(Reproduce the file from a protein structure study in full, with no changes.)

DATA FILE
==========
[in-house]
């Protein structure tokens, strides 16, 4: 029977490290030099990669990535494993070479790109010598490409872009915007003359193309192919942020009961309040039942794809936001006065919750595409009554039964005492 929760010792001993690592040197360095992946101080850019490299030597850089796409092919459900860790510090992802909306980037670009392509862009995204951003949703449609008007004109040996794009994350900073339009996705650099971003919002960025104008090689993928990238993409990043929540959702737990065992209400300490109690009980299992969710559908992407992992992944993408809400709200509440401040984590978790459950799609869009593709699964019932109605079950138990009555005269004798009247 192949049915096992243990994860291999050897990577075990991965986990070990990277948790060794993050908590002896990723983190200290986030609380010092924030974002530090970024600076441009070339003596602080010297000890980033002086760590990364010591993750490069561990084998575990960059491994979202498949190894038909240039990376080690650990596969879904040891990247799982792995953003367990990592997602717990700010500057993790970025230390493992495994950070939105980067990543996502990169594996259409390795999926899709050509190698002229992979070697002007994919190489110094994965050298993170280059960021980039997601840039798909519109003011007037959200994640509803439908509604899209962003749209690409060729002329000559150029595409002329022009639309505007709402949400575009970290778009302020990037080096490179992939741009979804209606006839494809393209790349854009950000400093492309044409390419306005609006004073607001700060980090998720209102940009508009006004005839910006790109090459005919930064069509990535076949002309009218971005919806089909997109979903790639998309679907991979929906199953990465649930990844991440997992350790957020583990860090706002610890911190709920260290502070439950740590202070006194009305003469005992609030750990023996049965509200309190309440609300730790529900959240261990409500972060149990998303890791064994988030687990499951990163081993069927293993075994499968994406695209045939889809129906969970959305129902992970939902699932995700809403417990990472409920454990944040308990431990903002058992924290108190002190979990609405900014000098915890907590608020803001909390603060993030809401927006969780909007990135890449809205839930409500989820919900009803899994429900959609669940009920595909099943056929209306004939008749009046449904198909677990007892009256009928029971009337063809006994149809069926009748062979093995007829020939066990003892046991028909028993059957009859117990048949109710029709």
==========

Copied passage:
[in-house]
């Protein structure tokens, strides 16, 4: 029977490290030099990669990535494993070479790109010598490409872009915007003359193309192919942020009961309040039942794809936001006065919750595409009554039964005492 929760010792001993690592040197360095992946101080850019490299030597850089796409092919459900860790510090992802909306980037670009392509862009995204951003949703449609008007004109040996794009994350900073339009996705650099971003919002960025104008090689993928990238993409990043929540959702737990065992209400300490109690009980299992969710559908992407992992992944993408809400709200509440401040984590978790459950799609869009593709699964019932109605079950138990009555005269004798009247 192949049915096992243990994860291999050897990577075990991965986990070990990277948790060794993050908590002896990723983190200290986030609380010092924030974002530090970024600076441009070339003596602080010297000890980033002086760590990364010591993750490069561990084998575990960059491994979202498949190894038909240039990376080690650990596969879904040891990247799982792995953003367990990592997602717990700010500057993790970025230390493992495994950070939105980067990543996502990169594996259409390795999926899709050509190698002229992979070697002007994919190489110094994965050298993170280059960021980039997601840039798909519109003011007037959200994640509803439908509604899209962003749209690409060729002329000559150029595409002329022009639309505007709402949400575009970290778009302020990037080096490179992939741009979804209606006839494809393209790349854009950000400093492309044409390419306005609006004073607001700060980090998720209102940009508009006004005839910006790109090459005919930064069509990535076949002309009218971005919806089909997109979903790639998309679907991979929906199953990465649930990844991440997992350790957020583990860090706002610890911190709920260290502070439950740590202070006194009305003469005992609030750990023996049965509200309190309440609300730790529900959240261990409500972060149990998303890791064994988030687990499951990163081993069927293993075994499968994406695209045939889809129906969970959305129902992970939902699932995700809403417990990472409920454990944040308990431990903002058992924290108190002190979990609405900014000098915890907590608020803001909390603060993030809401927006969780909007990135890449809205839930409500989820919900009803899994429900959609669940009920595909099943056929209306004939008749009046449904198909677990007892009256009928029971009337063809006994149809069926009748062979093995007829020939066990003892046991028909028993059957009859117990048949109710029709």